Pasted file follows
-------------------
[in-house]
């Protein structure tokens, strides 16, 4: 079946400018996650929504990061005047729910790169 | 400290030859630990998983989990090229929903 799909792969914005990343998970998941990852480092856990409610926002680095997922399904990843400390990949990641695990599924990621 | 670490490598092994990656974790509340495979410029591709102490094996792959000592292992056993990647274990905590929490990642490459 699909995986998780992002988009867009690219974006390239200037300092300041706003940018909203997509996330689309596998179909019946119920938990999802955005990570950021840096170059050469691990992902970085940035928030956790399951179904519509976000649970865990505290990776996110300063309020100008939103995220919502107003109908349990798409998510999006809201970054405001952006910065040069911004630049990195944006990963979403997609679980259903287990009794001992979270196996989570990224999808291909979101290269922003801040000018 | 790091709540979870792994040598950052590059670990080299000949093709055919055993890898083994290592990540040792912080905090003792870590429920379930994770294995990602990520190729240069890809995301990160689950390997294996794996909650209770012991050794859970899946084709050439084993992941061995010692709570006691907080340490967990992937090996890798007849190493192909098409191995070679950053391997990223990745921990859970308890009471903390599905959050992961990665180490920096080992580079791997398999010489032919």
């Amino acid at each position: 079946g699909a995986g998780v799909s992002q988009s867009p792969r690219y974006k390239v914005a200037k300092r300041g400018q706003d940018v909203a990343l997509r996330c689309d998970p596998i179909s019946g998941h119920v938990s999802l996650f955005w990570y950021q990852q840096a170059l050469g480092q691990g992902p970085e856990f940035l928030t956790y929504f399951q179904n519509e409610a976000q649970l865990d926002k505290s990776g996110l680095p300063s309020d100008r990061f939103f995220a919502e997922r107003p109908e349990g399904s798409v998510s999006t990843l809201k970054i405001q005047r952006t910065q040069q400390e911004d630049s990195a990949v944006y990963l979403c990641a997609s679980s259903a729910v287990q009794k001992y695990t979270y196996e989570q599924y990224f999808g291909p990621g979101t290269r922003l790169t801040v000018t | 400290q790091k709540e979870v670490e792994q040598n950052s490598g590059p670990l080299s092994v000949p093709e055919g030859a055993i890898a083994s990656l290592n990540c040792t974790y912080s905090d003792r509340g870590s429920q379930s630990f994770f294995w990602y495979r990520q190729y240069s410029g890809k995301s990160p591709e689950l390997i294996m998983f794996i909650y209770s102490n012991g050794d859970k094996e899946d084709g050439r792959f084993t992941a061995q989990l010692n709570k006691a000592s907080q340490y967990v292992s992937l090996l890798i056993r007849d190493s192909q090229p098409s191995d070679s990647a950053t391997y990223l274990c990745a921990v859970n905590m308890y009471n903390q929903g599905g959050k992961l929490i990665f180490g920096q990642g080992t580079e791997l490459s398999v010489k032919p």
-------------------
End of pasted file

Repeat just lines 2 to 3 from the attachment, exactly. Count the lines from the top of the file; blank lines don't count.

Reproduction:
């Protein structure tokens, strides 16, 4: 079946400018996650929504990061005047729910790169 | 400290030859630990998983989990090229929903 799909792969914005990343998970998941990852480092856990409610926002680095997922399904990843400390990949990641695990599924990621 | 670490490598092994990656974790509340495979410029591709102490094996792959000592292992056993990647274990905590929490990642490459 699909995986998780992002988009867009690219974006390239200037300092300041706003940018909203997509996330689309596998179909019946119920938990999802955005990570950021840096170059050469691990992902970085940035928030956790399951179904519509976000649970865990505290990776996110300063309020100008939103995220919502107003109908349990798409998510999006809201970054405001952006910065040069911004630049990195944006990963979403997609679980259903287990009794001992979270196996989570990224999808291909979101290269922003801040000018 | 790091709540979870792994040598950052590059670990080299000949093709055919055993890898083994290592990540040792912080905090003792870590429920379930994770294995990602990520190729240069890809995301990160689950390997294996794996909650209770012991050794859970899946084709050439084993992941061995010692709570006691907080340490967990992937090996890798007849190493192909098409191995070679950053391997990223990745921990859970308890009471903390599905959050992961990665180490920096080992580079791997398999010489032919």
């Amino acid at each position: 079946g699909a995986g998780v799909s992002q988009s867009p792969r690219y974006k390239v914005a200037k300092r300041g400018q706003d940018v909203a990343l997509r996330c689309d998970p596998i179909s019946g998941h119920v938990s999802l996650f955005w990570y950021q990852q840096a170059l050469g480092q691990g992902p970085e856990f940035l928030t956790y929504f399951q179904n519509e409610a976000q649970l865990d926002k505290s990776g996110l680095p300063s309020d100008r990061f939103f995220a919502e997922r107003p109908e349990g399904s798409v998510s999006t990843l809201k970054i405001q005047r952006t910065q040069q400390e911004d630049s990195a990949v944006y990963l979403c990641a997609s679980s259903a729910v287990q009794k001992y695990t979270y196996e989570q599924y990224f999808g291909p990621g979101t290269r922003l790169t801040v000018t | 400290q790091k709540e979870v670490e792994q040598n950052s490598g590059p670990l080299s092994v000949p093709e055919g030859a055993i890898a083994s990656l290592n990540c040792t974790y912080s905090d003792r509340g870590s429920q379930s630990f994770f294995w990602y495979r990520q190729y240069s410029g890809k995301s990160p591709e689950l390997i294996m998983f794996i909650y209770s102490n012991g050794d859970k094996e899946d084709g050439r792959f084993t992941a061995q989990l010692n709570k006691a000592s907080q340490y967990v292992s992937l090996l890798i056993r007849d190493s192909q090229p098409s191995d070679s990647a950053t391997y990223l274990c990745a921990v859970n905590m308890y009471n903390q929903g599905g959050k992961l929490i990665f180490g920096q990642g080992t580079e791997l490459s398999v010489k032919p």